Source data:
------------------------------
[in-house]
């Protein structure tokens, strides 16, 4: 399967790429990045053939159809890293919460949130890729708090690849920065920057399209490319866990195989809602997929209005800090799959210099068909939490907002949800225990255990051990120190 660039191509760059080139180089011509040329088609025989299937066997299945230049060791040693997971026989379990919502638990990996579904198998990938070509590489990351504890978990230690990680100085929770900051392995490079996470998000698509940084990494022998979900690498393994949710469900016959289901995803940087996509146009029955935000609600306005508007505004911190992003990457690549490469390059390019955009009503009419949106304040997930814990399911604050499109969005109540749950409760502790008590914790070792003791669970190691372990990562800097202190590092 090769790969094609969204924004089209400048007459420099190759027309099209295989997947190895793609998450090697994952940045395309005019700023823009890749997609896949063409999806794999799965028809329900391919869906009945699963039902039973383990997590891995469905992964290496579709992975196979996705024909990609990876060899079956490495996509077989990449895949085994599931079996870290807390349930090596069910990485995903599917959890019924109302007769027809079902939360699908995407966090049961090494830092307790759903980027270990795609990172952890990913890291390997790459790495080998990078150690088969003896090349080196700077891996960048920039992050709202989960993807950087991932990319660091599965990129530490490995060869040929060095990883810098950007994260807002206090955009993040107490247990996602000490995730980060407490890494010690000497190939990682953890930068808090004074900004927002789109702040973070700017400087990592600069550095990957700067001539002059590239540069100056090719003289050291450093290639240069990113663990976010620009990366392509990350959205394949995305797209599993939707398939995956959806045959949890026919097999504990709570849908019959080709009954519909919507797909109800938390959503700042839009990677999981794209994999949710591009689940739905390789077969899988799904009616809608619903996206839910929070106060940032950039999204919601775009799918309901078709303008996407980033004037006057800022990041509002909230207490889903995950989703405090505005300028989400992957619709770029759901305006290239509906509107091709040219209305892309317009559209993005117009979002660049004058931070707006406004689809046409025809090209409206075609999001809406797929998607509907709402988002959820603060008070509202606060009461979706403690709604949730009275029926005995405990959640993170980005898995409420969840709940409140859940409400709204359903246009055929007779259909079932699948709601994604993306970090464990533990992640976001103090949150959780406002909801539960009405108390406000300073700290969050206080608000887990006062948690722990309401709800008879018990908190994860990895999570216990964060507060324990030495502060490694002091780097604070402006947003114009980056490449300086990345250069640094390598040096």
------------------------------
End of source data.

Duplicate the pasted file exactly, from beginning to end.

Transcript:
[in-house]
């Protein structure tokens, strides 16, 4: 399967790429990045053939159809890293919460949130890729708090690849920065920057399209490319866990195989809602997929209005800090799959210099068909939490907002949800225990255990051990120190 660039191509760059080139180089011509040329088609025989299937066997299945230049060791040693997971026989379990919502638990990996579904198998990938070509590489990351504890978990230690990680100085929770900051392995490079996470998000698509940084990494022998979900690498393994949710469900016959289901995803940087996509146009029955935000609600306005508007505004911190992003990457690549490469390059390019955009009503009419949106304040997930814990399911604050499109969005109540749950409760502790008590914790070792003791669970190691372990990562800097202190590092 090769790969094609969204924004089209400048007459420099190759027309099209295989997947190895793609998450090697994952940045395309005019700023823009890749997609896949063409999806794999799965028809329900391919869906009945699963039902039973383990997590891995469905992964290496579709992975196979996705024909990609990876060899079956490495996509077989990449895949085994599931079996870290807390349930090596069910990485995903599917959890019924109302007769027809079902939360699908995407966090049961090494830092307790759903980027270990795609990172952890990913890291390997790459790495080998990078150690088969003896090349080196700077891996960048920039992050709202989960993807950087991932990319660091599965990129530490490995060869040929060095990883810098950007994260807002206090955009993040107490247990996602000490995730980060407490890494010690000497190939990682953890930068808090004074900004927002789109702040973070700017400087990592600069550095990957700067001539002059590239540069100056090719003289050291450093290639240069990113663990976010620009990366392509990350959205394949995305797209599993939707398939995956959806045959949890026919097999504990709570849908019959080709009954519909919507797909109800938390959503700042839009990677999981794209994999949710591009689940739905390789077969899988799904009616809608619903996206839910929070106060940032950039999204919601775009799918309901078709303008996407980033004037006057800022990041509002909230207490889903995950989703405090505005300028989400992957619709770029759901305006290239509906509107091709040219209305892309317009559209993005117009979002660049004058931070707006406004689809046409025809090209409206075609999001809406797929998607509907709402988002959820603060008070509202606060009461979706403690709604949730009275029926005995405990959640993170980005898995409420969840709940409140859940409400709204359903246009055929007779259909079932699948709601994604993306970090464990533990992640976001103090949150959780406002909801539960009405108390406000300073700290969050206080608000887990006062948690722990309401709800008879018990908190994860990895999570216990964060507060324990030495502060490694002091780097604070402006947003114009980056490449300086990345250069640094390598040096």